WASHINGTON — Since Sept. 11, discussion has swirled around whether Americans have sacrificed too many rights to shore up national security. As I see it, much of the debate around this question started out on the wrong foot, the same foot on which the Luddites tried to stand.
The debate has focused on which types of surveillance technology should or shouldn't be allowed for arresting terrorists. The proper question is: How are these devices going to be used, and how closely are those who use them held accountable?
Consider a new and little-known law-enforcement tool, Magic Lantern. It is one of the latest government solutions to a pesky problem posed by software programmers in the 1990s who developed a high-power encryption software with such success that even the National Security Agency couldn't decode it. Initially, the government tried to prevent the encryption software from being sold overseas (where it would be readily available to terrorists).
However, Silicon Valley companies argued that if the US did not to sell it, someone else would. Civil libertarians maintained that unbreakable encryption is essential to protecting cyberspace from government intrusion. Others argued that the threats from terrorism are greatly overstated. As a result, top-of-the-line encryption was made available to one and all.
In response, the government first developed the Key Logger System, which, once installed on a computer, captures the password for the encryption software as the user types it in. But it required breaking into a suspect's home to install the device. Magic Lantern accomplishes the same thing remotely, by sending the program to a suspect's computer like a virus. But now many civil libertarians are crying "foul," seeing Magic Lantern as one more threat to privacy.
It is wrong to look at Magic Lantern and similar security devices as good or evil. As with all technologies, the proper question is how it will be used. For instance, if evidence about a suspected terrorist is presented to a court of law, Magic Lantern should be allowed to decode the suspect's messages. But if it is installed at the discretion of every cop on the beat, the rights of many innocent people could be violated.
The same holds true for Carnivore, a program the FBI rolled out, which enables it to monitor Internet traffic to determine if there are unusual patterns. It can also sort through billions of sent e-mail messages and pull out specific messages for analysis. Carnivore is a handy law-enforcement tool if duly authorized and properly minimized. But if agents are allowed to work it at will and share the information with agencies such as the IRS or INS, Carnivore will devour a good part of our liberties.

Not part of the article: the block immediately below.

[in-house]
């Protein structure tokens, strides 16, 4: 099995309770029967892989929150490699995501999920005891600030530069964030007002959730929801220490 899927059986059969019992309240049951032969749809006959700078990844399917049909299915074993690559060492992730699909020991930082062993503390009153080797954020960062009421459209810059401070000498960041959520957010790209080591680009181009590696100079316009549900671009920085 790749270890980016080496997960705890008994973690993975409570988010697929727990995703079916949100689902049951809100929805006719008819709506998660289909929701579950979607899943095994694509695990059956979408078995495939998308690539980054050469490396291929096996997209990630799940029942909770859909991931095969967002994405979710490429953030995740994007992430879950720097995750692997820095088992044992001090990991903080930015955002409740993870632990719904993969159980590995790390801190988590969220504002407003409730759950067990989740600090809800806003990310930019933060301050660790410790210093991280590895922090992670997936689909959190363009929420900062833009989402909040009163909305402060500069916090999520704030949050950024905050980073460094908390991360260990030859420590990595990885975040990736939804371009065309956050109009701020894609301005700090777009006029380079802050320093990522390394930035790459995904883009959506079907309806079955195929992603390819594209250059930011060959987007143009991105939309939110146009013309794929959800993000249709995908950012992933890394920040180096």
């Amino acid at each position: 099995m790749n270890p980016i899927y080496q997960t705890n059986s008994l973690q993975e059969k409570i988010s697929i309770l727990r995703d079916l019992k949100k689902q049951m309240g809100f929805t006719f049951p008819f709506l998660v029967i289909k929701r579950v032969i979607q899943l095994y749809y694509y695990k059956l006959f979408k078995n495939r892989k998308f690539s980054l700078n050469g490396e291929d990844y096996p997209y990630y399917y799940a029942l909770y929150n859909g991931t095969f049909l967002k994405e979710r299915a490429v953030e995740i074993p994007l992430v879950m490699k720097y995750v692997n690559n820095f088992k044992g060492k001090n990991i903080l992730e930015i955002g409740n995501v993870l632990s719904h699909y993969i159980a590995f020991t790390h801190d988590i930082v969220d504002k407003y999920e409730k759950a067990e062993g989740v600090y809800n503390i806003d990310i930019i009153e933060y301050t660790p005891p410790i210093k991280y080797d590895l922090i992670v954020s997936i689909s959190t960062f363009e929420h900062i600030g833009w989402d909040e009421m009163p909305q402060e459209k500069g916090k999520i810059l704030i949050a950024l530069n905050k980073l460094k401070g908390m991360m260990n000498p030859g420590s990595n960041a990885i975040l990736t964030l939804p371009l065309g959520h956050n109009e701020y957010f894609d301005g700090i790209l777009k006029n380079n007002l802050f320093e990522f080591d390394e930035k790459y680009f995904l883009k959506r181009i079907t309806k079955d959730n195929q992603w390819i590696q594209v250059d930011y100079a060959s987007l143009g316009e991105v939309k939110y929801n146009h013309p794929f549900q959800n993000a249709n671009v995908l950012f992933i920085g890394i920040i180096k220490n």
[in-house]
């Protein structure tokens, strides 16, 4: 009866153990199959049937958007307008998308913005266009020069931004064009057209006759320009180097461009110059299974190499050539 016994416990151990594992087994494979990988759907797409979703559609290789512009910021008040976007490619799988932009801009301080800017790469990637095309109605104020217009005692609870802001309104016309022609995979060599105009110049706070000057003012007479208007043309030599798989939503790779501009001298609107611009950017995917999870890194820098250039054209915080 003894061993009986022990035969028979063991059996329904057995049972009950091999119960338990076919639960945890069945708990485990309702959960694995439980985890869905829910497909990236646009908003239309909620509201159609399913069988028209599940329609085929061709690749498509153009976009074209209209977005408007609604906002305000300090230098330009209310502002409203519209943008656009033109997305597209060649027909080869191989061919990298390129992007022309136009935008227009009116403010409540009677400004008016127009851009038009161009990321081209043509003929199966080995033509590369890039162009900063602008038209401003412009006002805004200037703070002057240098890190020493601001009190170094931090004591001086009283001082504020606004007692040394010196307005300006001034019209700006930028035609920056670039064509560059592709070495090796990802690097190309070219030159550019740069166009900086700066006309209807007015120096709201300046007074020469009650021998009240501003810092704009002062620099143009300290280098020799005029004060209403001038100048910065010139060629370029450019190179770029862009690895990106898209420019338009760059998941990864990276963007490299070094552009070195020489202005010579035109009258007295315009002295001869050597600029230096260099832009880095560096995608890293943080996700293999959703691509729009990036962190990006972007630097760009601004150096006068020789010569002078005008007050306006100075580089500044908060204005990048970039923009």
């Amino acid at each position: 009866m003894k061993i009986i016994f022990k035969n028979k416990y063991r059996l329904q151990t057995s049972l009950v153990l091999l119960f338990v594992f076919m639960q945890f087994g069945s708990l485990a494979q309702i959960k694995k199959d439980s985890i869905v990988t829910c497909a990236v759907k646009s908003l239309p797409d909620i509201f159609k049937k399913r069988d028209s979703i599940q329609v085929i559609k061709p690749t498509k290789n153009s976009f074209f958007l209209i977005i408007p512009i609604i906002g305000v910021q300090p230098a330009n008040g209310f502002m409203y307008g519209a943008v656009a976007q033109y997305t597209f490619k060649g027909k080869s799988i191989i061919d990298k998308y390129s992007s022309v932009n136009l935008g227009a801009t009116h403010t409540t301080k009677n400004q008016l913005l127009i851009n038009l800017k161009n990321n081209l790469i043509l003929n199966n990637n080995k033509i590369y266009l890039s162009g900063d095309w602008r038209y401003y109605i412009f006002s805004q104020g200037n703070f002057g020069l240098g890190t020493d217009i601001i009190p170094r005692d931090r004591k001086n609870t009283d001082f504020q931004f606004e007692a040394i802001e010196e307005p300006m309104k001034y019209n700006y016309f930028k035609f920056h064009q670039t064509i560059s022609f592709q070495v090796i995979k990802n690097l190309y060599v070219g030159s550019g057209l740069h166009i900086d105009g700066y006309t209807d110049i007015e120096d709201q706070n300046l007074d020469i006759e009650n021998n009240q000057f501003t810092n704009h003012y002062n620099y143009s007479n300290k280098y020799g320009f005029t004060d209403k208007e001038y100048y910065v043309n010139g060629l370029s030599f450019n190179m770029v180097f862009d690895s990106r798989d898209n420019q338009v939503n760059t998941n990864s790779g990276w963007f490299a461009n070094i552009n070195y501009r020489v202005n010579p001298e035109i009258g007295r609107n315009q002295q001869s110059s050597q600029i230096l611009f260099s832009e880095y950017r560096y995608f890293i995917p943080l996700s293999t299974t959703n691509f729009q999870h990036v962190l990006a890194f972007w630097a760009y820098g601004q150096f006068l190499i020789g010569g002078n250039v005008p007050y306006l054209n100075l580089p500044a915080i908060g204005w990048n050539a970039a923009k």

Surveillance cameras, biometrics, and EasyPass cards at tollbooths raise another issue of accountability: the difference between one-time screening and storing the information. Determining whether those who are being surveyed are on the terrorists watch list is not the same as making a database of where they are going, where they have been, with whom, and what they wore.
Surveying masses may well be unavoidable in the post-Sept. 11 world. But keeping information about innocent conduct by innocent people poses a massive threat to privacy.
Who should ensure proper use of these technologies? Supervisors? Inspectors general? An independent review board? A special congressional committee? There are some (including me) who favor all of the above. But some civil libertarians feel that one simply cannot trust the government, even the courts. To those I say, you should work to change the government to make it trustworthy rather than seek to hobble its antiterrorism efforts by denying it access to new technologies.
I served on a bipartisan task force, sponsored by the Markle Foundation, that studied the tension between national security and rights. Last week, the committee released a 173-page report that basically said there can be too much accountability, just as there can be too little. If FBI agents fear to ask for a search warrant because doing so might damage their career, as happened in the case of the "20th hijacker" Zacharias Moussaoui before Sept. 11, then controls are set too tightly. Since then, they may have been much too relaxed.
I realize that to call for accountability and for making it neither too tight nor too loose makes for fewer headlines than rallying around our loss of privacy or tarring anybody who questions new law-enforcement tools as aiding and abetting terrorists. But it is the place reasonable arguments will be found, in between the voices most often heard the extremists on both sides.
Amitai Etzioni is the author of 'The Limits of Privacy' (Basic Books, 1999).